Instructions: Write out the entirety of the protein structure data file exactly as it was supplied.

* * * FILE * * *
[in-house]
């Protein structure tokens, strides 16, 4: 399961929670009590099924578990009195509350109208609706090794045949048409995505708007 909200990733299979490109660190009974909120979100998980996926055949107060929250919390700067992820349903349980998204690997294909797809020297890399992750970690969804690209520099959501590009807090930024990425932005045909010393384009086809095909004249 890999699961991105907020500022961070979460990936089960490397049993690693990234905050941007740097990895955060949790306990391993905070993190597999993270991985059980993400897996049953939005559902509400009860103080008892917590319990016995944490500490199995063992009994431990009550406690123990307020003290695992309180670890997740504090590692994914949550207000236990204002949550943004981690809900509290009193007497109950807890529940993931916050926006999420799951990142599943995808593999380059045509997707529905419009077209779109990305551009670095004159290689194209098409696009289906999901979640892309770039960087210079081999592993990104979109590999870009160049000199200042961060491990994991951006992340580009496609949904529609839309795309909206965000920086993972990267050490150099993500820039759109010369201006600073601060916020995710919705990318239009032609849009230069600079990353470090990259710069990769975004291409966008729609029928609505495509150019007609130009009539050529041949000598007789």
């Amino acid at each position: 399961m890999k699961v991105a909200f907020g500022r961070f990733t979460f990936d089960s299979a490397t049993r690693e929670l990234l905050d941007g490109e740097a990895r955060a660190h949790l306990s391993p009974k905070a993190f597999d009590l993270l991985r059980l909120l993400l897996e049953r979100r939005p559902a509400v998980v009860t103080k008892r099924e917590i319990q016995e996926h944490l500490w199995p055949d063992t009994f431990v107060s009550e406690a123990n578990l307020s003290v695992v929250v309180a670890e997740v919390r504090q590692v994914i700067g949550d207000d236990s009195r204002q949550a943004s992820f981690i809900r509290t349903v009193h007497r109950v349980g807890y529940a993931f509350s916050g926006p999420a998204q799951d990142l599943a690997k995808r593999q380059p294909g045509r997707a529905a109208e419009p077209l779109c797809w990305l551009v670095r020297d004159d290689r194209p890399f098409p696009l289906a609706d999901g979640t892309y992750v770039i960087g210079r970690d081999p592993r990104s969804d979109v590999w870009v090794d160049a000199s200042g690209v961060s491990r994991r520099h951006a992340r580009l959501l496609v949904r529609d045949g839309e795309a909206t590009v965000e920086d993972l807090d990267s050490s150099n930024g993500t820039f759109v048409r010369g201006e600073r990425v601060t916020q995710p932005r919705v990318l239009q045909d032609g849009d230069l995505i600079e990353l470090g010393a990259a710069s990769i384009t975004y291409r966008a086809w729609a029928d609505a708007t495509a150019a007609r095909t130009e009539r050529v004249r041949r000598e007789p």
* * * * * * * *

[in-house]
């Protein structure tokens, strides 16, 4: 399961929670009590099924578990009195509350109208609706090794045949048409995505708007 909200990733299979490109660190009974909120979100998980996926055949107060929250919390700067992820349903349980998204690997294909797809020297890399992750970690969804690209520099959501590009807090930024990425932005045909010393384009086809095909004249 890999699961991105907020500022961070979460990936089960490397049993690693990234905050941007740097990895955060949790306990391993905070993190597999993270991985059980993400897996049953939005559902509400009860103080008892917590319990016995944490500490199995063992009994431990009550406690123990307020003290695992309180670890997740504090590692994914949550207000236990204002949550943004981690809900509290009193007497109950807890529940993931916050926006999420799951990142599943995808593999380059045509997707529905419009077209779109990305551009670095004159290689194209098409696009289906999901979640892309770039960087210079081999592993990104979109590999870009160049000199200042961060491990994991951006992340580009496609949904529609839309795309909206965000920086993972990267050490150099993500820039759109010369201006600073601060916020995710919705990318239009032609849009230069600079990353470090990259710069990769975004291409966008729609029928609505495509150019007609130009009539050529041949000598007789």
């Amino acid at each position: 399961m890999k699961v991105a909200f907020g500022r961070f990733t979460f990936d089960s299979a490397t049993r690693e929670l990234l905050d941007g490109e740097a990895r955060a660190h949790l306990s391993p009974k905070a993190f597999d009590l993270l991985r059980l909120l993400l897996e049953r979100r939005p559902a509400v998980v009860t103080k008892r099924e917590i319990q016995e996926h944490l500490w199995p055949d063992t009994f431990v107060s009550e406690a123990n578990l307020s003290v695992v929250v309180a670890e997740v919390r504090q590692v994914i700067g949550d207000d236990s009195r204002q949550a943004s992820f981690i809900r509290t349903v009193h007497r109950v349980g807890y529940a993931f509350s916050g926006p999420a998204q799951d990142l599943a690997k995808r593999q380059p294909g045509r997707a529905a109208e419009p077209l779109c797809w990305l551009v670095r020297d004159d290689r194209p890399f098409p696009l289906a609706d999901g979640t892309y992750v770039i960087g210079r970690d081999p592993r990104s969804d979109v590999w870009v090794d160049a000199s200042g690209v961060s491990r994991r520099h951006a992340r580009l959501l496609v949904r529609d045949g839309e795309a909206t590009v965000e920086d993972l807090d990267s050490s150099n930024g993500t820039f759109v048409r010369g201006e600073r990425v601060t916020q995710p932005r919705v990318l239009q045909d032609g849009d230069l995505i600079e990353l470090g010393a990259a710069s990769i384009t975004y291409r966008a086809w729609a029928d609505a708007t495509a150019a007609r095909t130009e009539r050529v004249r041949r000598e007789p």